The heart is a muscular pump about the size of a fist located under the breastbone (sternum) between the lungs. There are four hollow chambers in the heart: the right and left upper chambers (atrium) and right and left lower chambers (ventricles). The heart muscle expands and contracts ("beats") and four valves open and close between the chambers and major blood vessels in an organized manner, moving the blood continuously through the chambers and into the main circulatory system. Blood brings oxygen and nutrients to all the organs and removes waste products via the lungs, kidneys and liver.
We measure a heart's function by the amount of blood it pumps. Normally the heart pumps 60 to 70 percent of the blood in it. This is called the ejection fraction (EF). When the muscle is weak or damaged, the heart can't pump blood as well and the EF falls. In order to pump more blood, the heart may increase in size and beat faster (increase pulse). We consider the heart function to be severely reduced when the EF falls to 35 percent or below.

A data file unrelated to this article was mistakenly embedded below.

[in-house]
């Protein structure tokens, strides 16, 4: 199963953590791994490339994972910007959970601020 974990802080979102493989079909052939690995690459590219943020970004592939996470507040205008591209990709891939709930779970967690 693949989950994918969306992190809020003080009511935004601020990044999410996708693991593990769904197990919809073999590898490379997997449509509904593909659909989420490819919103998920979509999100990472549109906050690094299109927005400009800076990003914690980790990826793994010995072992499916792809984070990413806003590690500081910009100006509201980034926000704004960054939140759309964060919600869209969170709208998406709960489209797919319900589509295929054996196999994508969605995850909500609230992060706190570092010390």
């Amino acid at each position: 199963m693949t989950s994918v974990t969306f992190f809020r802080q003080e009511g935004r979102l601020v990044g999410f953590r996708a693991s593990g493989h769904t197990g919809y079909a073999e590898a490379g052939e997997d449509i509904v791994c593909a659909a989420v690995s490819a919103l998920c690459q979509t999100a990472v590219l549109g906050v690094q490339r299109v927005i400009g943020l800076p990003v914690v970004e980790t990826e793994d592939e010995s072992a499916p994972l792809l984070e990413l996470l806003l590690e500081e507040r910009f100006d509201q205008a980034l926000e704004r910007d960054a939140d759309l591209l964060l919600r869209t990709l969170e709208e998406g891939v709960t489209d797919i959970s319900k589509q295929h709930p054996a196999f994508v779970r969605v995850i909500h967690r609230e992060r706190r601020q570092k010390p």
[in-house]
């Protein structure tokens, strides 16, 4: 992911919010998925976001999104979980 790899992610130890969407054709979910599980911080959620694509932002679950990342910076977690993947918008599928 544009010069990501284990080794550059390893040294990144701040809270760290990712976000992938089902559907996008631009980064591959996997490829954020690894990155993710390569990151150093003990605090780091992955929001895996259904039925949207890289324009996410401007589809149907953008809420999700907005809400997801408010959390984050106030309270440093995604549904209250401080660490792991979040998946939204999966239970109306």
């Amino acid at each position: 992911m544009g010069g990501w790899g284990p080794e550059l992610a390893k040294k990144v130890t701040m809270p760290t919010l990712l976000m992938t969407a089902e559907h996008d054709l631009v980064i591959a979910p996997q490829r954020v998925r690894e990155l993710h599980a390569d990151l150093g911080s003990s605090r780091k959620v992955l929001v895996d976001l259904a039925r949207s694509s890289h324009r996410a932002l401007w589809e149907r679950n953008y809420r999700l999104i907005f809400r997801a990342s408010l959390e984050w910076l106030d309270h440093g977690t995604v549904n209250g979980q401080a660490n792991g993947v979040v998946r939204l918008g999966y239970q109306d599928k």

The diagnosis of cardiomyopathy indicates there is a disease that has caused the heart muscle to enlarge. As a result, the heart cannot pump blood effectively to all of the organs and tissues in the body and fails (heart failure). Fluid backs up in the blood vessels, the lungs, liver, abdomen and legs. Because of the lack of oxygen and nutrients to the rest of the body, other organ systems also can begin to fail.